The Hero returns home, but his/her life isn't exactly the same because they are a hero now.
""Om," he pronounced inwardly, and he was conscious of Brahman, of the indestructibleness of life; he remembered all that he had forgotten, all that was divine" (48).
During the chapter “By the River” Siddhartha goes through his darkest hour. Right after he became addicted to money, gambling and women in Samsara, he stops by a river that he once crossed on his journey. There at the river he becomes full of thoughts of regret and remorse over how he had spent the last 20 years of his life, and that he had forgotten his only good qualities. he wants to drown himself in the river, however just as he is about to kill himself, he hears the Brahmin word of “perfection” om, and is reborn.
All side plots and lose ends are resolved
Siddhartha is a normal child, living in a rich family and with a best friend named Govinda. His life isn't as different as anyone else at this point.
""This smile of Siddhartha-was exactly the same as the calm, delicate, impenetrable, perhaps gracious, perhaps mocking, wise, thousand-fold smile of Gotama, the Buddha, as he perceived it with awe a hundred times. it was in such a manner, Govinda knew, that the Perfect One smiled" (81).
In the last chapter "Govinda" We learn that at long last Siddhartha has accomplished his goal and had reached enlightenment just has Gotama once did. Govidna gets to meet with Siddhartha and the two tell stories of their many journeys since they last parted.
"But he, Siddhartha, did not give himself joy, he was no pleasure to himself. Strolling on the pinkish walls of the fig orchard, sitting in the bluish shade of the grove of contemplation, washing his limbs in the daily expiatory bath, sacrificing in the deep shade of the mango forest, with gestures of perfect propriety, loved by all, the joy of all, nevertheless he bore no joy in his heart" (2).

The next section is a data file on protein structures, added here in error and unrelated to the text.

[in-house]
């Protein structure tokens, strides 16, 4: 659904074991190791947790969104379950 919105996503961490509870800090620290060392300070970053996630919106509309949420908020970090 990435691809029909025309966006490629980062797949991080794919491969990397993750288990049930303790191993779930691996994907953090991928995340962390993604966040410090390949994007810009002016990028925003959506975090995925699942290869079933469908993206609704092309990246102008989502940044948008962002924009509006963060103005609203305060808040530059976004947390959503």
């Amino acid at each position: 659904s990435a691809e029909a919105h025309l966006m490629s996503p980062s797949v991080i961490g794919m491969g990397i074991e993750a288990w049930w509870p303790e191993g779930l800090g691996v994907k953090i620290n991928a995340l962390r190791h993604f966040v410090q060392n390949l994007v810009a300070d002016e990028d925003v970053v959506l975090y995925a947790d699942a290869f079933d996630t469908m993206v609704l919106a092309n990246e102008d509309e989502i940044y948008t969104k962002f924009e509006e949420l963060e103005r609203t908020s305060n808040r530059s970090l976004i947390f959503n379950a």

Siddhartha is starting to become bored with life. His life is unsatisfactory and he will start searching for a meaning to life. This is his call to adventure, because once he gets bored of his current life, he begins to search for a new way of life and that starts his journey throughout the book.
Book By: Hermann Hesse
Presentation By: Wan Xing and Deonte Wilson
"they were all interwoven and interlocked, entwined in a thousand ways. All the voices, all the goals, all the yearnings, all the sorrows, all the pleasures, all the good and evil, all of them together was the stream of events, the music of life. When Siddhartha listened attentively to this river, to this song of a thousand voices; when he did not listen to the sorrow or laughter, when he did not bind his soul to any one particular voice and absorb it in his Self, but heard them all, the whole, the unity; then the great song of a thousand voices consisted of one word: Om- perfection" (73).
In the chapter "Om' Siddhartha gains a valuable lesson from Vasudeva and from the river. After his son leaves him and goes to Samsara, Siddhartha learns to connect with people on a new level. He listens to the river, and the river lets him hear the voices of all the people in the world, he listens closer, and starts to hear all the voices as one harmonious sound, the sound of "perfection" om.